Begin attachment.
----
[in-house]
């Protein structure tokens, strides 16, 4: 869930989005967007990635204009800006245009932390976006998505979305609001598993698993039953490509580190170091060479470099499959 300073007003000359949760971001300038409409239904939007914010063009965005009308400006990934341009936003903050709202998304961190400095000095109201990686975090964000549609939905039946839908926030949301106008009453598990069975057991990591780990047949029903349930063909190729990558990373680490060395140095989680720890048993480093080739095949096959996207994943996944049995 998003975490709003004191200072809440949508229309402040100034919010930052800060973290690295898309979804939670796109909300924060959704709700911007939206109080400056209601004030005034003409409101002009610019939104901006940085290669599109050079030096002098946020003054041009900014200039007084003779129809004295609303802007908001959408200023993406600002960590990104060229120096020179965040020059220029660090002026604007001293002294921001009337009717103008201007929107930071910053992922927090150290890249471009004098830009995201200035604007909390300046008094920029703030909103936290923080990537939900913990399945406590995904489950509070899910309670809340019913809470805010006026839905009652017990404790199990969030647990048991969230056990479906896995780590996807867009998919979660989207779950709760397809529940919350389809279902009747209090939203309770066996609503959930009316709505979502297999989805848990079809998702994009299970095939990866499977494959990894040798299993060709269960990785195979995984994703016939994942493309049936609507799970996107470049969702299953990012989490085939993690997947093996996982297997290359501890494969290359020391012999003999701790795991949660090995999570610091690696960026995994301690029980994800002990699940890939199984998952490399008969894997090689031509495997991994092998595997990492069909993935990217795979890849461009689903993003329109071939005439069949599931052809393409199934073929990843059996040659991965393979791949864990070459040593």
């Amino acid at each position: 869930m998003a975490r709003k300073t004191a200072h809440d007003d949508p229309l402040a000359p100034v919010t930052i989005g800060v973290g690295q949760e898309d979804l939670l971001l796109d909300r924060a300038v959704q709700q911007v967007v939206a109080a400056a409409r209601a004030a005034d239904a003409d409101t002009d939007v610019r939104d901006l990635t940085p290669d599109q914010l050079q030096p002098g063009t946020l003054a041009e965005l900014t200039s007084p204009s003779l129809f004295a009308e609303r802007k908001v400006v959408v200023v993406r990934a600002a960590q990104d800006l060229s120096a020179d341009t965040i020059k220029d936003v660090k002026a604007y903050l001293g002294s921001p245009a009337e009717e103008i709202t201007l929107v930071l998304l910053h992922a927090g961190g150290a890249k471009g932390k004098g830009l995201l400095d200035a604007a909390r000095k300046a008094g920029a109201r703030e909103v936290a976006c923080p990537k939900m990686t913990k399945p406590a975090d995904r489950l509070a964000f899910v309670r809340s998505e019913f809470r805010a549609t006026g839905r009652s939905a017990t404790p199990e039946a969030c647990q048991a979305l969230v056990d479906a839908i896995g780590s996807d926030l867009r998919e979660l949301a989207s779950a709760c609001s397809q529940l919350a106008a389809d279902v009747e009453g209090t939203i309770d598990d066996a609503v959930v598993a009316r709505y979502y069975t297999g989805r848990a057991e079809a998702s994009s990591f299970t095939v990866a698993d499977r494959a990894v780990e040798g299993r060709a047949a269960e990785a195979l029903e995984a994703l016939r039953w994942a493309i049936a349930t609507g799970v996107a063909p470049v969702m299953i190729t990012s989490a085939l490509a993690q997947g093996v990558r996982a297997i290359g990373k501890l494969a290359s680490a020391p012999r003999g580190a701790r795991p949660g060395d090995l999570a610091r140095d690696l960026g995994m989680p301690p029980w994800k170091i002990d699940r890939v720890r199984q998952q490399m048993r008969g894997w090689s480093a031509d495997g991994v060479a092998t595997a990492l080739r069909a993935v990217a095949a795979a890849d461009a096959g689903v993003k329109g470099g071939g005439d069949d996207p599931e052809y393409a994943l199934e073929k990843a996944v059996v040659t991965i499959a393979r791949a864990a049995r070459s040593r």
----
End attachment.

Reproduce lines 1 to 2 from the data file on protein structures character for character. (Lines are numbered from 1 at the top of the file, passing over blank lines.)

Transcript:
[in-house]
């Protein structure tokens, strides 16, 4: 869930989005967007990635204009800006245009932390976006998505979305609001598993698993039953490509580190170091060479470099499959 300073007003000359949760971001300038409409239904939007914010063009965005009308400006990934341009936003903050709202998304961190400095000095109201990686975090964000549609939905039946839908926030949301106008009453598990069975057991990591780990047949029903349930063909190729990558990373680490060395140095989680720890048993480093080739095949096959996207994943996944049995 998003975490709003004191200072809440949508229309402040100034919010930052800060973290690295898309979804939670796109909300924060959704709700911007939206109080400056209601004030005034003409409101002009610019939104901006940085290669599109050079030096002098946020003054041009900014200039007084003779129809004295609303802007908001959408200023993406600002960590990104060229120096020179965040020059220029660090002026604007001293002294921001009337009717103008201007929107930071910053992922927090150290890249471009004098830009995201200035604007909390300046008094920029703030909103936290923080990537939900913990399945406590995904489950509070899910309670809340019913809470805010006026839905009652017990404790199990969030647990048991969230056990479906896995780590996807867009998919979660989207779950709760397809529940919350389809279902009747209090939203309770066996609503959930009316709505979502297999989805848990079809998702994009299970095939990866499977494959990894040798299993060709269960990785195979995984994703016939994942493309049936609507799970996107470049969702299953990012989490085939993690997947093996996982297997290359501890494969290359020391012999003999701790795991949660090995999570610091690696960026995994301690029980994800002990699940890939199984998952490399008969894997090689031509495997991994092998595997990492069909993935990217795979890849461009689903993003329109071939005439069949599931052809393409199934073929990843059996040659991965393979791949864990070459040593």